It's the latest benchmark in what's been an incredible but depressing shift in Michigan's coronavirus status. Currently, the state has the highest infection rate of COVID-19 in the country.
While the vaccines are proving to be an effective tool for reducing the severe symptoms for people who have already gotten the vaccine, many in the state haven't. Adults in their 20s, 30s, and 40s, are taking up hospital beds at a much higher rate than the two previous surges.
Nursing home staff not vaccinated leading to isolated patients
When Kim Brancato went to see her mom who has been living at a nursing home in Mount Clemens, it was only a window visit. Brancato's mom has Alzheimer's and dementia, which made it difficult for her to understand why she couldn't hug her daughter.
"So I've done one window visit with her and she got mad and threw a box of Kleenex because she didn't understand why I couldn't be in there with her, inside with her," she said.
While the residents have been vaccinated, not all staff members have been - either by choice or by timing. That means it's up to negative tests for two weeks to determine if a family can see the relatives they've been isolated from for over a year.
Kevin Evans, the executive director of the facility, says some of the health orders haven't taken into account the PPE capacity that nursing homes now have. He says they should be allowed to use a resident-centered approach.
What else we're watching
- Doses offered during Detroit's neighborhood vaccine week will be at Randolph CTE School at 17101 Hunnell D2. The shots will be given from 8 a.m. to 5 p.m.
- Several Michigan businesses have released a statement regarding the new set of voting laws that Republicans introduced in the state legislature earlier this year. They ask the laws "be developed in a bipartisan fashion to preserve public confidence in our elections"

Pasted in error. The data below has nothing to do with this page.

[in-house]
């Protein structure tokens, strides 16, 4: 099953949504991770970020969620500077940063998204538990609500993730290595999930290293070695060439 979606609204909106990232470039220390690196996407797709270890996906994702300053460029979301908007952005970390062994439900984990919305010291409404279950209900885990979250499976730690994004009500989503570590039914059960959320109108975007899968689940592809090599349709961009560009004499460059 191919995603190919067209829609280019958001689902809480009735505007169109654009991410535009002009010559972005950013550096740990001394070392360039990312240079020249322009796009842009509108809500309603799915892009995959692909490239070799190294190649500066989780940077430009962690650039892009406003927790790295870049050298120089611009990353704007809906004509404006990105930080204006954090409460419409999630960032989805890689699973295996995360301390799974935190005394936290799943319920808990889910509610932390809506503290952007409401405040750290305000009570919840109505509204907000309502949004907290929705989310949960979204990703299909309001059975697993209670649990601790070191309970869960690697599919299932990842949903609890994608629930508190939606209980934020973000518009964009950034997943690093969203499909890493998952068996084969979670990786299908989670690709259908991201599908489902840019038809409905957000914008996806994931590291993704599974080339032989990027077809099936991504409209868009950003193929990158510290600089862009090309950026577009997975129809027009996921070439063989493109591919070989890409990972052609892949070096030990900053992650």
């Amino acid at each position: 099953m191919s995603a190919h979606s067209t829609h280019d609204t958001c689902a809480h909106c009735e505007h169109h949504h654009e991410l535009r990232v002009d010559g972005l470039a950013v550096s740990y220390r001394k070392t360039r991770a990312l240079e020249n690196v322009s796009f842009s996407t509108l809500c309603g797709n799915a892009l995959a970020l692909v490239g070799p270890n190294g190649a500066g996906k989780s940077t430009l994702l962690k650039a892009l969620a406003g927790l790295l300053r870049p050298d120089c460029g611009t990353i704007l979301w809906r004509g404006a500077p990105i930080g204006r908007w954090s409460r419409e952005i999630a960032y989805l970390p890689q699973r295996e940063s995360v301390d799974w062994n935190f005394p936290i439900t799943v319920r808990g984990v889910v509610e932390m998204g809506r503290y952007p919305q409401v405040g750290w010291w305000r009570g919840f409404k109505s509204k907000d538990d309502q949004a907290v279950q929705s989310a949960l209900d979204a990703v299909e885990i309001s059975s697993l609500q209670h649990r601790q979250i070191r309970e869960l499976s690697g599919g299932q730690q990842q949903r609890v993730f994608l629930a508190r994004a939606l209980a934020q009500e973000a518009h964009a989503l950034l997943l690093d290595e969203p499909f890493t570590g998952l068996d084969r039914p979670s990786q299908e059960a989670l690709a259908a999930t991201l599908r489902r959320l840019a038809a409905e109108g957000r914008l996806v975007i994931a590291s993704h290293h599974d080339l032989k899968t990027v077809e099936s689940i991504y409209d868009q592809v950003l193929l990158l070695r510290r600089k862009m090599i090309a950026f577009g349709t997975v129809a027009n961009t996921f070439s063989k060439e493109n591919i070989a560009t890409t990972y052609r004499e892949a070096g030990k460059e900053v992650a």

- Mustang sales rose .3% last year, beating out other competitors with 80,577 global sales in 2020
- There is a new web page for informing the public about the state's new expungement laws. More information is available here.
- The state still hasn't figured out what to do with billions of federal funding that has been holed up in the legislature.
Live on FOX 2
It's going to be a pleasant Tuesday, with temperatures reaching 66 with some clouds to dot the sky. There will be some colder air on the way for the middle of the week.
U.S. is recommends "pause" of Johnson & Johnson vaccine over blood clotting issues
The U.S. is recommending a "pause" in administration of the single-dose Johnson & Johnson COVID-19 vaccine to investigate reports of potentially dangerous blood clots.
In a joint statement Tuesday, the Centers for Disease Control and Prevention and the Food and Drug Administration said it was investigating clots in six women in the days after vaccination, in combination with reduced platelet counts. More than 6.8 million doses of the J&J vaccine have been administered in the U.S.
U.S. federal distribution channels, including mass vaccination sites, will pause the use of the J&J shot, and states and other providers are expected to follow.
CDC's Advisory Committee on Immunization Practices will meet Wednesday to discuss the cases and the FDA has also launched an investigation of the cases.
"Until that process is complete, we are recommending a pause in the use of this vaccine out of an abundance of caution," Dr. Anne Schuchat, Principal Deputy Director of the CDC and Dr. Peter Marks, director of the FDA's Center for Biologics Evaluation and Research said in a joint statement.